N-Photo: the Nikon magazine August 2019

Every month we bring you 132-pages of step-by-step advice on how to get the best results from your Nikon digital SLR. Our camera skills section will show you how to shoot great pictures and how to edit them to make them even better! You'll be inspired by the beautiful images shot by top photographers and fellow readers. And you'll learn the basics through our Nikopedia reference pages – picking up tips from the pros with our exclusive interviews and masterclasses. ****Note: This digital edition is not printable and does not include the covermount items or supplements you would find with printed copies***

United Kingdom
Future Publishing Ltd
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13 Issues

in this issue

1 min
this issue’s special contributors…

Nigel Forster PAGE 6 Our Apprentice had a mountain to climb for our landscape shoot in the Brecon Beacons National Park under Nigel’s expert eye. Steve Davey PAGE 28 Steve turns his attention to one of the trickiest aspects of travel photography – shooting the strangers you meet on the road. Paul Wilkinson PAGE 40 This issue, Paul argues that becoming a successful portrait photographer isn’t all about being good at taking portraits. Tom Mackie PAGE 64 Tom is all for discovering new places, but says the more you revisit a location, the more likely you’ll come back with a killer shot. Joe McNally PAGE 80 Joe extols the virtues of shooting through a really big diffuser to tame harsh sunlight – and throws in Speedlights for good measure. Michael Freeman PAGE 94 Michael explains how an image that shows someone standing out of a crowd results…

1 min
welcome to issue 100

100 th ISSUE! It’s a big milestone, reaching our 100th issue. N-Photo first hit the newsagents seven-and-a-half years ago in November 2011. Then the flagship pro Nikon was the 12-megapixel D3S – or D3X if you needed additional megapixels (this had 24 million), while the beginner’s choice was the D3100, and Nikon had just introduced a mirrorless camera – the Nikon 1 V1. Nowadays even the entry-level D3500 packs 24Mp, and the 1-series’ teeny mirrorless 13x9mm sensor has given way to the full-frame Z sensor, with up to 45.7 megapixels. Times have changed. What hasn’t changed is N-Photo’s mission to bring you a monthly round-up of the very best of all things Nikon. This issue, we broach the thorny subject of shooting strangers when on your travels, take our Apprentice on a…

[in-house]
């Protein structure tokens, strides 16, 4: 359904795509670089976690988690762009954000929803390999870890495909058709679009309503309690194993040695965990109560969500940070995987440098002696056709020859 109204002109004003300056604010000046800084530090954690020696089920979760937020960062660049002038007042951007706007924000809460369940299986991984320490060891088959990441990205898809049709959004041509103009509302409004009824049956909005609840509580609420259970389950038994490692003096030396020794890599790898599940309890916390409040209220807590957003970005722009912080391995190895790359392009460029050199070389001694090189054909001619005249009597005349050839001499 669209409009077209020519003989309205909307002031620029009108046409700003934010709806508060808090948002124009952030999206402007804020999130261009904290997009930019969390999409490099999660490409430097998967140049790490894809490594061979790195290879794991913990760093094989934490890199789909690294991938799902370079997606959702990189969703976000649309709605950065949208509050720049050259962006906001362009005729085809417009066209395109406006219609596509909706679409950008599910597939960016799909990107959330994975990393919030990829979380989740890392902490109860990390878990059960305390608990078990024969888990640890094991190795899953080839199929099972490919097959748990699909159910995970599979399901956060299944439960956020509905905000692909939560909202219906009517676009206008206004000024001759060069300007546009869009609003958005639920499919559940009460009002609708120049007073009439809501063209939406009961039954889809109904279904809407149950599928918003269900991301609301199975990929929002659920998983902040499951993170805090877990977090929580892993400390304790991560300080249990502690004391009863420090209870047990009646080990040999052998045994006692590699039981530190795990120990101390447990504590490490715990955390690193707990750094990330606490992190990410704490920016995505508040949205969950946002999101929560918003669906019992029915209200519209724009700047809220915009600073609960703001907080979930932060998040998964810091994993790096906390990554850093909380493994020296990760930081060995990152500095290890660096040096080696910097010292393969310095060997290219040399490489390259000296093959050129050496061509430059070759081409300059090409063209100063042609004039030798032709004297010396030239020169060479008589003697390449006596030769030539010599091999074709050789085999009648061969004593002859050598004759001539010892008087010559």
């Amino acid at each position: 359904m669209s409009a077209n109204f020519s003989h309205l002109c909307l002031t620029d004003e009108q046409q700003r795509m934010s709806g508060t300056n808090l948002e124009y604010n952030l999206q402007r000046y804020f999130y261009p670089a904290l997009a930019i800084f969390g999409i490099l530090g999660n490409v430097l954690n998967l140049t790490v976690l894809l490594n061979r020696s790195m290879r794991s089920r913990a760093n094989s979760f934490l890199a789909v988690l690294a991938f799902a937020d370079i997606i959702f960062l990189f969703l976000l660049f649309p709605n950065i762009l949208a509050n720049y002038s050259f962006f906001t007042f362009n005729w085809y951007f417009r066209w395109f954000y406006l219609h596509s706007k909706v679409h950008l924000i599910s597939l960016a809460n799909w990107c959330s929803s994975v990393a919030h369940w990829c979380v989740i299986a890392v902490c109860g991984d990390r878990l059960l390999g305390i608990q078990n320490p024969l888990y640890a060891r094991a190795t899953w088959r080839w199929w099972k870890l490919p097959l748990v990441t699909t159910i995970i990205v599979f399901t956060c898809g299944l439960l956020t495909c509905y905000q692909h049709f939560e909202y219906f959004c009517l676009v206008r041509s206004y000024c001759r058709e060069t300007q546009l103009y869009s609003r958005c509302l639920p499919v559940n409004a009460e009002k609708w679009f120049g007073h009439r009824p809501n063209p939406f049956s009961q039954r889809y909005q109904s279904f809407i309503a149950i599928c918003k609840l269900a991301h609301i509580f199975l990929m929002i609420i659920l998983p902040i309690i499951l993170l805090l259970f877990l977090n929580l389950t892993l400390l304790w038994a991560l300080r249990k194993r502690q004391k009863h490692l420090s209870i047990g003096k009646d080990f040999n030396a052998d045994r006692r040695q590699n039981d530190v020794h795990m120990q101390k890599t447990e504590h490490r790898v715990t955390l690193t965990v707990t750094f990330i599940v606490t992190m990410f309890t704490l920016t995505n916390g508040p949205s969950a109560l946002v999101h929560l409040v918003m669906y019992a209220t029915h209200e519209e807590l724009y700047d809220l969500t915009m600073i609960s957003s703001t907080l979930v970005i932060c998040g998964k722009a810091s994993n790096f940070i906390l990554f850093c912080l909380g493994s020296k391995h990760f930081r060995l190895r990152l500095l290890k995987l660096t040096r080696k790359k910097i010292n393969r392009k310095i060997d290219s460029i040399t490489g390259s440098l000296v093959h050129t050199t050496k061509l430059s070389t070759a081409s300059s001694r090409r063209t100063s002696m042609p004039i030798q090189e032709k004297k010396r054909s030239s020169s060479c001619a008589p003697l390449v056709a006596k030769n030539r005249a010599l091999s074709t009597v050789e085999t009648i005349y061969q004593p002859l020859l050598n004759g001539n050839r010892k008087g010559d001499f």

9 min
head for the hills

IN ASSOCIATION WITH cewe “Just checking that all is okay for tomorrow?” Nigel asked Ian the day before the shoot. “The forecast is looking okay but slightly uncertain, with the Met Office showing the conditions to be mainly dry with the chance of the odd shower and partly cloudy throughout; with the mountaintops likely to be clear of cloud. Besides, I’m off to Italy the day after, so it’s now or never!” The plan was a landscape shoot in the Brecon Beacons National Park. Being the height of summer, it would require shooting late into the evening and up again early next morning to capture dawn. Final arrangements made, the two met in the picturesque village of Talybont-on-Usk, Nigel’s base in the heart of the national park. THE PRO NAME: Nigel Forster CAMERAS: 2x Nikon…

1 min
pro kit nd & nd grad filters

Nigel says… Perhaps the most important kit to really elevate your landscape photography is a set of filters. I use a variety of LEE Filters: ND filters enable me to lengthen the exposure to exaggerate movement on clouds or moving water; while ND grads help balance brighter skies with the darker landscape below. In mountainous areas it’s best to use the ‘soft’ variety of ND grads. These have a much gentler transition from semi-opaque at the top to clear at the bottom, avoiding making mountain peaks look artificially dark.…

1 min
expert insight mono conversions

Nigel says… Monochrome really brings out the subtle tonal variations in overcast skies. Shooting against the light increases tonal contrast and often produces great results, creating dark and brooding skies with dramatic light effects. A telephoto lens compresses perspective and really draws out the layering effect of the landscape. A Black & White adjustment layer offers an incredible amount of control, enabling you to selectively darken or brighten different colour channels, for example the Yellows and Greens sliders can transform landscape tones.…

1 min
technique assessment

MANUAL MODE Nigel says… Ian was shooting in Manual mode to give him control over both aperture and shutter speed, but in conjunction with Auto ISO. I explained that this ultimately means your camera is still deciding on the exposure, rather than you, and can also result in very high ISOs and noisy shots. Turn this off! BACK BUTTON FOCUSING Nigel says… By default, your Nikon will attempt to autofocus every time you press the shutter button, but this can cause problems in low light. Instead, set AF Activation to AF-ON only; that way you lock in focus once with the AF-ON button, and your Nikon won’t try to refocus as you hit the shutter. 2-SEC SELF-TIMER Nigel says… If shooting long exposures, the act of pressing the shutter button can jog the camera, introducing…